I’m aware today is Sunday! With that in mind, I will tell you I’m writing this article on Wednesday morning. Even though it is cool outside, the sun is shining brightly, and the leaves on the trees are finally starting to fill in, matching the grass with rich, green color.
Yes, a day like today really lifts the spirits, especially with the doom and gloom we’ve all had to put up with lately. Like many of you, I am more than ready to take on those tasks that have been put off for far too long, such as spring spruce up and repairing.
Which brings me to a phone call I received late last week from an elderly woman who, at the end of March, decided she wanted to put new siding on her home. She explained to me she had found a contractor that wasn’t booked up and would do it on short notice. He came out, gave her the cost of the job and said he would need the entire cost of the project paid upfront. She wrote the check, the contractor came out, started the job, and she hasn’t seen him since! She has called the number he gave her many times, to no avail.
Upon questioning, the obviously distraught woman realized her situation was a textbook example of what NOT to do.
I asked her for his name. She said he did not have a business card and only remembered his first name. I asked for the company’s address on the contract. She told me there was no address or phone number on the contract, just the business’s name. When asked if she remembered what signage was on the contractor’s truck, she told me there was nothing. As I said, textbook.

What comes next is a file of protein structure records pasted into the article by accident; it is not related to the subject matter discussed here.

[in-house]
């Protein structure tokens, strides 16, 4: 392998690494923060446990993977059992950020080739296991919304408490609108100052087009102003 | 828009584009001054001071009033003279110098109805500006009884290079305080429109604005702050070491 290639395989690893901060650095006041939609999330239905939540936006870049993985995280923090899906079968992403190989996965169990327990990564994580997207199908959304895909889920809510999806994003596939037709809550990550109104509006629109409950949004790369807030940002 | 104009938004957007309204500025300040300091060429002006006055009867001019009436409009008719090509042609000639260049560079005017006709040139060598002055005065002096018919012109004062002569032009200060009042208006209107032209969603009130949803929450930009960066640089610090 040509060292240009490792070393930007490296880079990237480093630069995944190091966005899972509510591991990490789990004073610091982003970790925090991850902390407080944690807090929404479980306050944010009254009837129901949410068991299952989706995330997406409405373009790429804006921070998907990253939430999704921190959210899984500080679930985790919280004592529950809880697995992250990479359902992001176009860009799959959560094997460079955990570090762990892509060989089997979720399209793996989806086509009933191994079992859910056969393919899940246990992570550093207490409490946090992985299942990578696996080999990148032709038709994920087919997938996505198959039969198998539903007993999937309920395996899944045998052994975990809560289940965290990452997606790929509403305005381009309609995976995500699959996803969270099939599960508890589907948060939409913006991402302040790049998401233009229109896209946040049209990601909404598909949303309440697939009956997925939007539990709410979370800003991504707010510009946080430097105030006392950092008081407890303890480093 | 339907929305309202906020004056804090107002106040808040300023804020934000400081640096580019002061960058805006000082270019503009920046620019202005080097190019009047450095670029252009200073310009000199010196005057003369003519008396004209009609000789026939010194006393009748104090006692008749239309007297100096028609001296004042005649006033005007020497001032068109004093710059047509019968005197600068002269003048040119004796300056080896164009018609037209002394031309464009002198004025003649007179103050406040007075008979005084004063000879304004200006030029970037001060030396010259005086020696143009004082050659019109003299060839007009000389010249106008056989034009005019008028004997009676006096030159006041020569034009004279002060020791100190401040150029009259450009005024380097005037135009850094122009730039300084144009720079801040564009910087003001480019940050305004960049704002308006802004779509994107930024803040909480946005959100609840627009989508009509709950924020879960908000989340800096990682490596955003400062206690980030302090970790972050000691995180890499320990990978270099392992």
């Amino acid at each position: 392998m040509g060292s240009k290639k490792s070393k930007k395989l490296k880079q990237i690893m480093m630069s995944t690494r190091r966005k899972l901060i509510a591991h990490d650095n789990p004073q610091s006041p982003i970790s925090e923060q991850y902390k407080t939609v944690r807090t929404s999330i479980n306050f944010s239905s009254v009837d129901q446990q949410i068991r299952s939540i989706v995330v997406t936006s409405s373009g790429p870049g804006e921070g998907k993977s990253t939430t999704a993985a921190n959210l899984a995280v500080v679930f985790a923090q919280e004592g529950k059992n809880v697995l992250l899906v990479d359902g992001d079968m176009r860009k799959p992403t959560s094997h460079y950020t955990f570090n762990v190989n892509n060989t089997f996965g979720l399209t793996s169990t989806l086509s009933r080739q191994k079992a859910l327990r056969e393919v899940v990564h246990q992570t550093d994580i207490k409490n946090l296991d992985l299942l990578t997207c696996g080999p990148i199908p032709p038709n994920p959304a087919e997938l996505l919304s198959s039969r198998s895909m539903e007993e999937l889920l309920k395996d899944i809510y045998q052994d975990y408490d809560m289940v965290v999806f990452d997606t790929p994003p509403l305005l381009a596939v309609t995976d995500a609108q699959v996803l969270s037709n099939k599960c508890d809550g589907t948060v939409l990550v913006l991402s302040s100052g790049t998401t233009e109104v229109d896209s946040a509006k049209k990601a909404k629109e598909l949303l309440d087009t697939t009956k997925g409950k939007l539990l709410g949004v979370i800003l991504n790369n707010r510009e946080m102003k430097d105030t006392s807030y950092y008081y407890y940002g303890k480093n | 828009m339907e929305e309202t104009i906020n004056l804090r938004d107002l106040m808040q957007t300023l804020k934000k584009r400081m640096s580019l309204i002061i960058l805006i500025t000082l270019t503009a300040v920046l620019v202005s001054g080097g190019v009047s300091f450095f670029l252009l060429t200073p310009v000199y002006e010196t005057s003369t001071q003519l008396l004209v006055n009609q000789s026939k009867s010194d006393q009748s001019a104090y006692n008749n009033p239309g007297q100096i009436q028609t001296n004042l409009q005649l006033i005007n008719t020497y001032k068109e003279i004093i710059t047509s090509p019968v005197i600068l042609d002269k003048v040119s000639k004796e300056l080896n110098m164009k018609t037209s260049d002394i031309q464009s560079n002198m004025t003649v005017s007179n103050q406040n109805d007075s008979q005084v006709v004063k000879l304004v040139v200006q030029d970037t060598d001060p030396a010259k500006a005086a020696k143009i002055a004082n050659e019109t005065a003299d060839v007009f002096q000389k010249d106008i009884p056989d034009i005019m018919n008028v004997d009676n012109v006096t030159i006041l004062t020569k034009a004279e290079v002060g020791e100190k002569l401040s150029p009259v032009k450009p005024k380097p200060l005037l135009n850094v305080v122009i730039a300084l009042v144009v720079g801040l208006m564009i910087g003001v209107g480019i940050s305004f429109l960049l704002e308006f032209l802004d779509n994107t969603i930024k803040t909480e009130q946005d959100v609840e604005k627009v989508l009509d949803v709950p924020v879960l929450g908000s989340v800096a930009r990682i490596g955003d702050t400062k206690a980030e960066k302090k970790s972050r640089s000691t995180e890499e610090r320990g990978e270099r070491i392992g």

Before having any work done, BBB wants you to be aware of some important red flags our unfortunate woman didn’t see:
• It should concern you if a contractor or service provider lacks, is vague or reluctant to furnish proper identification, including business cards and contracts. Legitimate providers have no problem furnishing them.
• Contractors demanding large sums of money up front before they start the work is a big red flag.
• Fly-by-night contractors commonly drive pickup trucks with no identification or telephone numbers.
Here are some simple precautions you can take to protect yourself from having an experience like our victim:
• Check any contractors’ or service providers’ references by visiting some of their past worksites to check the quality of the work done. Asking family and friends for referrals is important as well.
• Get at least three or four estimates on any repair or service work before signing a contract.
• If you can, pay by credit card. You may have additional protection if there’s a problem. If that is not an option, pay by check, never with cash. Never, ever pay the entire amount upfront.
• Be sure the contractor is up to date with any required state or government licenses or registrations.
• Outline exactly what work is to be done, the total cost, the time needed to complete the job, and exactly how payment is to be made.
• Check with us at the Better Business Bureau. We can give you the number and nature of any complaints on file plus give you the business’ BBB rating.
Every spring, BBB sees a big uptick in calls from consumers asking about reliable, trustworthy home improvement contractors and other service providers in our area. There are many such companies in our area that do-good work at fair prices. Feel free to give us a call.
Cheryl Parson is president of the Better Business bureau serving West Central Ohio. The BBB may be found on the Internet at www.lima.bbb.org.